Leadership: Is imitation really the highest form of flattery?

Kathie Rotz PHOTO CREDIT: TH file

Kathie Rotz PHOTO CREDIT: TH file

Kathie Rotz PHOTO CREDIT: TH file

Kathie Rotz PHOTO CREDIT: TH file

Kathie Rotz PHOTO CREDIT: TH file

Kathie Rotz PHOTO CREDIT: TH file

Kathie Rotz PHOTO CREDIT: TH file

Kathie Rotz PHOTO CREDIT: TH file

Kathie Rotz PHOTO CREDIT: TH file

Kathie Rotz PHOTO CREDIT: TH file

Kathie Rotz PHOTO CREDIT: TH file

Kathie Rotz PHOTO CREDIT: TH file

Have you ever heard that imitation is the highest form of flattery?

Do you have any mini-mes at home who have mastered imitating you?

Are you flattered?

I have seen my children imitate my words, my tone of voice, even my cooking and cleaning habits. Sometimes, I am flattered and proud. Other times, I am embarrassed by what they learned from me.

When my eldest was 3, I was so proud of how well he pronounced his words, spelled and communicated with adults. When we arrived at the doctor’s office or a restaurant, he would announce, “Hi, I am Jordan Rotz, R-O-T-Z.” He would even spell our rare surname before anyone had to ask.

Little did I know that he thought our last name was “Rotzaroteezee” until he was in elementary school. He did not realize that he was spelling until years later, when he learned what the alphabet was.

I wish I would have known the confusion that I created for him when I automatically spelled our name when I announced our presence. I could have taught him more about letters and spelling at a young age, rather than assuming he was super smart.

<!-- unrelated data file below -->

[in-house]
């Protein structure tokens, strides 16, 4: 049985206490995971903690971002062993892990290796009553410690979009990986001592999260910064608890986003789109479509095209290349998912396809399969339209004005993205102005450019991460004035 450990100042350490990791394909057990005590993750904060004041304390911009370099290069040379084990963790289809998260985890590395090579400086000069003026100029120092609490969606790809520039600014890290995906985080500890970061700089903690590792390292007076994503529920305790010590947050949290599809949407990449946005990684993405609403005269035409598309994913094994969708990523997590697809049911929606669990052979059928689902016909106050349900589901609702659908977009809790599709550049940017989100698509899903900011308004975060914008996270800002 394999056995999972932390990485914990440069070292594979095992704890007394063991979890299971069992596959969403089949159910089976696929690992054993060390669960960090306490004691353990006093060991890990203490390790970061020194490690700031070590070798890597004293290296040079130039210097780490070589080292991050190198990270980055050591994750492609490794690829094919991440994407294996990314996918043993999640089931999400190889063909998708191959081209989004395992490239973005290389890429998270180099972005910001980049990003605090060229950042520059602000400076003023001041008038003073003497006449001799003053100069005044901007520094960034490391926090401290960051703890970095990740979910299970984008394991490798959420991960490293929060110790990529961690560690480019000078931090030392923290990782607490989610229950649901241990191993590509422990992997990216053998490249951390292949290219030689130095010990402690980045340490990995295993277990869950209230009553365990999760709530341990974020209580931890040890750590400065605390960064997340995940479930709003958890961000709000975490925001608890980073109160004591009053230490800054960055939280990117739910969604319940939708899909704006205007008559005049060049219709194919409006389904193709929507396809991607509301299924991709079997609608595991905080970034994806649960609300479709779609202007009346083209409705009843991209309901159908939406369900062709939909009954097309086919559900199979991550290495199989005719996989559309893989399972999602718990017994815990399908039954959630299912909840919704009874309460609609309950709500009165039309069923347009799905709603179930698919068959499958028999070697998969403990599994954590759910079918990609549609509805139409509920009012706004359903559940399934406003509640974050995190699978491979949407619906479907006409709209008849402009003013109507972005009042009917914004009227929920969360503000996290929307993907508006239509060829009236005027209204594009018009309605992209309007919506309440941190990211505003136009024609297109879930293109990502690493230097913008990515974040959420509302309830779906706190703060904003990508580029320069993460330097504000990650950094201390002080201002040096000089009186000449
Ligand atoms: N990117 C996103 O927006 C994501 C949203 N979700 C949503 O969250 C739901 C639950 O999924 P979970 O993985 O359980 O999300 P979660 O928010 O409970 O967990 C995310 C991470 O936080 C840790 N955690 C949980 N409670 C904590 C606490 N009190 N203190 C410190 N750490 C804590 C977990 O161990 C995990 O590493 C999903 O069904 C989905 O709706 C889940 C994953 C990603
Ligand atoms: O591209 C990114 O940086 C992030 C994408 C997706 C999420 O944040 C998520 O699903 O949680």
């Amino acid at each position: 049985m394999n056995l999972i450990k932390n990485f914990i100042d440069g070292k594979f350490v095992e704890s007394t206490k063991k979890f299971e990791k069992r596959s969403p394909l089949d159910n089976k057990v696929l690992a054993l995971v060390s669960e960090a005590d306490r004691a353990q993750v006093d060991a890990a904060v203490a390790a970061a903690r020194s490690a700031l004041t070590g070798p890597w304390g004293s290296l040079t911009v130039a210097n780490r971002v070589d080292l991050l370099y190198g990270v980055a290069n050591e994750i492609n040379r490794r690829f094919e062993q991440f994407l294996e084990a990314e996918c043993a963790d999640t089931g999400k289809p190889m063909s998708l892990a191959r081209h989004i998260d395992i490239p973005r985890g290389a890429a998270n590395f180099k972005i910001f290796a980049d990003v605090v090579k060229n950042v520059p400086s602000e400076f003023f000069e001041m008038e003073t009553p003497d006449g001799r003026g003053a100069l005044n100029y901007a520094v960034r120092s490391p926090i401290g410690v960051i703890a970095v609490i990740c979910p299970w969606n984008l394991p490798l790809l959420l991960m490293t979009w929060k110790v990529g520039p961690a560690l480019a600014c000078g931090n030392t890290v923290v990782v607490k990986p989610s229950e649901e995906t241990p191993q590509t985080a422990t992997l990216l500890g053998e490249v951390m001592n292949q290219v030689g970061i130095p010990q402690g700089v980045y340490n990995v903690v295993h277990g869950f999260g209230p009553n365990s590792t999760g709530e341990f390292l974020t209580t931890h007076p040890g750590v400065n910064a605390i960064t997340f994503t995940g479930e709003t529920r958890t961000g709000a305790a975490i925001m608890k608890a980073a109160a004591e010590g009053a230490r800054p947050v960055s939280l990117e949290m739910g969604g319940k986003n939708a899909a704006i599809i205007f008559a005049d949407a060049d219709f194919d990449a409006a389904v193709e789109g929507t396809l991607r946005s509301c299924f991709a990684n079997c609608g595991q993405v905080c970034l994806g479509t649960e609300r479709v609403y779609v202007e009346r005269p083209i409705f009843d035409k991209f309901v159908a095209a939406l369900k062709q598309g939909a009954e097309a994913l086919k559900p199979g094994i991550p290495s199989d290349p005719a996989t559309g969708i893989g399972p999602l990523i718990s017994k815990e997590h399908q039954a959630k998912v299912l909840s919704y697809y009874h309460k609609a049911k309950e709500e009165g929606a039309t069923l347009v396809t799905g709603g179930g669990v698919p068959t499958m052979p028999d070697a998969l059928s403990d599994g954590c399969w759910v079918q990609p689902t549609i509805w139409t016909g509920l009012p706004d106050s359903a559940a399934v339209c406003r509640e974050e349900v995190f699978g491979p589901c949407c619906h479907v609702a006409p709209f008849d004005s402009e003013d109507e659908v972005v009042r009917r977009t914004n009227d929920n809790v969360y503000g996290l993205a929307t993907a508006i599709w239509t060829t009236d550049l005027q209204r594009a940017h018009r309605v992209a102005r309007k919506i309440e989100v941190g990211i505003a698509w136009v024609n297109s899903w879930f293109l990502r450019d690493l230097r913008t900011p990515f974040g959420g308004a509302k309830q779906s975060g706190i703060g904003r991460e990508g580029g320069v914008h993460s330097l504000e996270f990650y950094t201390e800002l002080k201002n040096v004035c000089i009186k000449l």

Once I realized how quickly my children picked up on my actions, I was more careful about what I said and did. I did not want to cause confusion that they would have to sort out later in life.

As the kids grew older, I realized that I also needed to explain why I made certain decisions. They were smart and picked up on my thoughts, even though I did not share these inaudible ideas.

How are they doing this? How do they know my private thoughts?

I found my answer in the “thought cycle” that scientists have proven is in our brain. Our thoughts create our emotions. Emotions create our actions, and our actions create our results. These results, in turn, create more thoughts.

According to this cycle, if we do not like the results of something, we can trace it back to our thoughts. We need to change our thoughts if we want to change our results.

It is my emotion and action that my kids are observing. It is my words and attitudes that they are listening to closely. The danger lingers in the assumptions that they make when they imitate me. Their thoughts might be similar to how I think; however, there likely is a gap in their understanding. My innocent, silent thoughts are creating confusion within the little people that I want to influence positively.

We are the thinker, not the thoughts. Even though we have 60,000 to 80,000 thoughts that run through our minds every day, we choose what thoughts we want to dwell on.

Remember, the people we interact with know these thoughts based on our emotions, actions and results. Be intentional and accountable about your thoughts so that when your heirs imitate you, they make you proud and flattered.

Kathie Rotz is a leadership consultant and John Maxwell Certified Speaker, Trainer and Coach with Unity Consulting in Dubuque.

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